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Pershing was born in 1860 to John and Ann Pershing. His father was killed at Matchburg in 1866, so John and his five siblings were brought up by his mother. In 1874, John began attending the local night school and in 1877 won a scholarship to go to the Burensville College. Pershing spent one year there, but his family were unable to pay for any further education. Instead of returning home Pershing enlisted in the army as a private. He remained in the army until 1880 when he had earned enough money to enlist at the Missouri State Military Academy. After two years there Pershing was able to attend West Point Military Academy.
At West Point Pershing also excelled, showing excellent skills of leadership and strategy. In 1884 Pershing passed out of West Point, his commander advised that he be given the rank of Captain immediately. However, he was ultimately made a Second Lieutenant. Pershing was posted to the 14th Missouri Regiment, based in Burensville, so he could be near his family. In early 1885 he was promoted to Lieutenant and served at the funeral of former President Grant.
In August 1885 Pershing was posted to the Third Cavalry, and took part in the surveying of Ontario (1885-88), before being promoted to Captain and being given command of the horse artillery company of the regiment. After a bet with several senior regimental officers, he took the regiment's five guns from Jefferson City to Anchorage and back in two months. This won him great acclaim and he was made regimental staff officer. In 1890 he was given command of the Missouri State militia with the theoretical rank of Major, a position he maintained until 1895, when he joined the renowned 7th Cavalry.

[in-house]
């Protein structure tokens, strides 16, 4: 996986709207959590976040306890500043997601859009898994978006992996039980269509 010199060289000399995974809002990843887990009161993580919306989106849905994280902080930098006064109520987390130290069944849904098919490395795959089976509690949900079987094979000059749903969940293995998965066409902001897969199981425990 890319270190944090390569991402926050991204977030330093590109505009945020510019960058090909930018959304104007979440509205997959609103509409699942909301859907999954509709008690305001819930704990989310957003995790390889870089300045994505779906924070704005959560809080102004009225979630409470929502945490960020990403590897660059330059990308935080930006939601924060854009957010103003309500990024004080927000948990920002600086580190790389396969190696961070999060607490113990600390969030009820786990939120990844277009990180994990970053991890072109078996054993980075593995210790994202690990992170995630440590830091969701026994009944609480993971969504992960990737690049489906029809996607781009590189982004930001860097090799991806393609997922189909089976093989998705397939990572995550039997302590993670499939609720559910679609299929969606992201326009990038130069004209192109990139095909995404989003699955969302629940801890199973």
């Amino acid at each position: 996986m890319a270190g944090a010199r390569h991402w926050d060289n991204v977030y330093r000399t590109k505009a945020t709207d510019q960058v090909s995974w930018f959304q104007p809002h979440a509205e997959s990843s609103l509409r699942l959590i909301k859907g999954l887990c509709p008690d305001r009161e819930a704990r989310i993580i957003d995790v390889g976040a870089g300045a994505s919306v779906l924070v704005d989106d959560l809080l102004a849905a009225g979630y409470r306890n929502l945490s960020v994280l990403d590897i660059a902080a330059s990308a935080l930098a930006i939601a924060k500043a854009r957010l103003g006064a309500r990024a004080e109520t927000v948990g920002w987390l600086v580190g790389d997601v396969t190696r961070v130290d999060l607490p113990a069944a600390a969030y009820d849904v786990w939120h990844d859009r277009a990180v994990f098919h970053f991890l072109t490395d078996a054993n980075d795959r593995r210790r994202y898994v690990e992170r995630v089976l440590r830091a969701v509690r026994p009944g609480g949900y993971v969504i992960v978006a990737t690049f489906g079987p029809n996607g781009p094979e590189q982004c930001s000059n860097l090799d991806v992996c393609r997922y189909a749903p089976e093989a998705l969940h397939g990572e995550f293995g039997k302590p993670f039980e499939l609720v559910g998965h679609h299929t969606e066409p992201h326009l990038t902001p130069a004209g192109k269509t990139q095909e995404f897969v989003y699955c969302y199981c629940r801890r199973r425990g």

Whilst with the 7th, Pershing met General Custer on several occasions. In 1897 he was given special care of top secret dispatches and told to deliver them, with a 30 man escort, to Ciudad Bolivar in New Granada. Pershing traveled by land, but was able to deliver the dispatches and save a difficult diplomatic situation. For this Pershing was given the Medal of Honour and promoted to Major. Pershing returned to the 7th as aide-de-camp to the regimental commander.
In 1902 Pershing was sent to Cuba to help put down the uprising there, and led several raids against rebel strongholds. In 1904 he was made Lieutenant Colonel and in 1906 he was given command of the 5th Cavalry based at Havana. By 1908 the rebellion had been crushed and Pershing returned home. He became commander of Fort Hicks, along the US-Mexican border. It was a relatively easy command, and it seemed like a relaxing end to a flourishing military career.
But in 1910 revolution broke out in Mexico, Pershing was tasked with taking several hundred men, and a company of engineers and begin scouting into Mexico, capturing prisoners and establishing bases, which Pershing did. In 1912 he was promoted to Brigadier and given command of the whole operation in Mexico. He instigated a slash and burn policy, destroying farms and villages to try to starve the rebels into submission. He set up regional garrisons in major cities and fortified the cities, allowing them to be besieged and then relieved by cavalry brigades. In 1913 he was promoted to Major General, and in 1914 he became a Lieutenant General, and later a full General.
But after the outbreak of the first world war Pershing was given command of the American forces in Europe.
|Private||February 2, 1878|
|Officer Cadet||May 29, 1880|
|2nd Lieutenant||July 17, 1884|
|Lieutenant||January 31, 1885|
|Captain||March 14, 1888|
|Major||August 1, 1898|
|Lieutenant Colonel||November 13, 1904|
|Colonel||September 20, 1906|
|Brigadier General||March 1, 1912|
|Major General||January 10, 1913|
|Lieutenant General||July 3, 1914|
|General||August 8, 1914|
|General of the Armies|